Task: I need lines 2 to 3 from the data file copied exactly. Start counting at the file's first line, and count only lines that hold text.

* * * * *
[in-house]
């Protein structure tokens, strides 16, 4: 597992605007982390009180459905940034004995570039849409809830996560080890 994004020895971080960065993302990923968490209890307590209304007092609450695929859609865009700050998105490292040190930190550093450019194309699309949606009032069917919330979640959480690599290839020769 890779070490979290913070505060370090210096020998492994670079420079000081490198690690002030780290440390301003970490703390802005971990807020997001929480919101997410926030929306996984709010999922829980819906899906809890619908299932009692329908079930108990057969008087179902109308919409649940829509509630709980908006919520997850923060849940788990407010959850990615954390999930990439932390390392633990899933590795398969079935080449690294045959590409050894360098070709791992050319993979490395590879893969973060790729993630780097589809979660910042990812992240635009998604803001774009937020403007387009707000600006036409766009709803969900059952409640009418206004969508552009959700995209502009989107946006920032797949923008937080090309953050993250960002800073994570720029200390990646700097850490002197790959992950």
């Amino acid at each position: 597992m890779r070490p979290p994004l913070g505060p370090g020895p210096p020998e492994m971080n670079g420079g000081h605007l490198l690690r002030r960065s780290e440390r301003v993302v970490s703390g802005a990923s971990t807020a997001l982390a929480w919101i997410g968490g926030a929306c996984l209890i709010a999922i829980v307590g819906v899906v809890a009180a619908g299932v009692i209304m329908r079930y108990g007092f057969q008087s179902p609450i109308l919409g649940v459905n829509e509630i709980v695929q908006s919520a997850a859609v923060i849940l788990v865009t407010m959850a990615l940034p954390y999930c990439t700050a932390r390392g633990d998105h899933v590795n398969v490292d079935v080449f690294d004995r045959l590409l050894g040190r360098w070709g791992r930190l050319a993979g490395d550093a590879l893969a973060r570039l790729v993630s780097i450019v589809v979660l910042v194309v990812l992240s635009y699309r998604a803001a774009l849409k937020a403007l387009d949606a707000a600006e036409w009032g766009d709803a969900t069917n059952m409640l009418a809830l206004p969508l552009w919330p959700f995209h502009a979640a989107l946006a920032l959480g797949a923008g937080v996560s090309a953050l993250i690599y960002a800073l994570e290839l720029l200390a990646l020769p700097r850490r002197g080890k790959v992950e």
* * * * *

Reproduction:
């Protein structure tokens, strides 16, 4: 597992605007982390009180459905940034004995570039849409809830996560080890 994004020895971080960065993302990923968490209890307590209304007092609450695929859609865009700050998105490292040190930190550093450019194309699309949606009032069917919330979640959480690599290839020769 890779070490979290913070505060370090210096020998492994670079420079000081490198690690002030780290440390301003970490703390802005971990807020997001929480919101997410926030929306996984709010999922829980819906899906809890619908299932009692329908079930108990057969008087179902109308919409649940829509509630709980908006919520997850923060849940788990407010959850990615954390999930990439932390390392633990899933590795398969079935080449690294045959590409050894360098070709791992050319993979490395590879893969973060790729993630780097589809979660910042990812992240635009998604803001774009937020403007387009707000600006036409766009709803969900059952409640009418206004969508552009959700995209502009989107946006920032797949923008937080090309953050993250960002800073994570720029200390990646700097850490002197790959992950």
């Amino acid at each position: 597992m890779r070490p979290p994004l913070g505060p370090g020895p210096p020998e492994m971080n670079g420079g000081h605007l490198l690690r002030r960065s780290e440390r301003v993302v970490s703390g802005a990923s971990t807020a997001l982390a929480w919101i997410g968490g926030a929306c996984l209890i709010a999922i829980v307590g819906v899906v809890a009180a619908g299932v009692i209304m329908r079930y108990g007092f057969q008087s179902p609450i109308l919409g649940v459905n829509e509630i709980v695929q908006s919520a997850a859609v923060i849940l788990v865009t407010m959850a990615l940034p954390y999930c990439t700050a932390r390392g633990d998105h899933v590795n398969v490292d079935v080449f690294d004995r045959l590409l050894g040190r360098w070709g791992r930190l050319a993979g490395d550093a590879l893969a973060r570039l790729v993630s780097i450019v589809v979660l910042v194309v990812l992240s635009y699309r998604a803001a774009l849409k937020a403007l387009d949606a707000a600006e036409w009032g766009d709803a969900t069917n059952m409640l009418a809830l206004p969508l552009w919330p959700f995209h502009a979640a989107l946006a920032l959480g797949a923008g937080v996560s090309a953050l993250i690599y960002a800073l994570e290839l720029l200390a990646l020769p700097r850490r002197g080890k790959v992950e």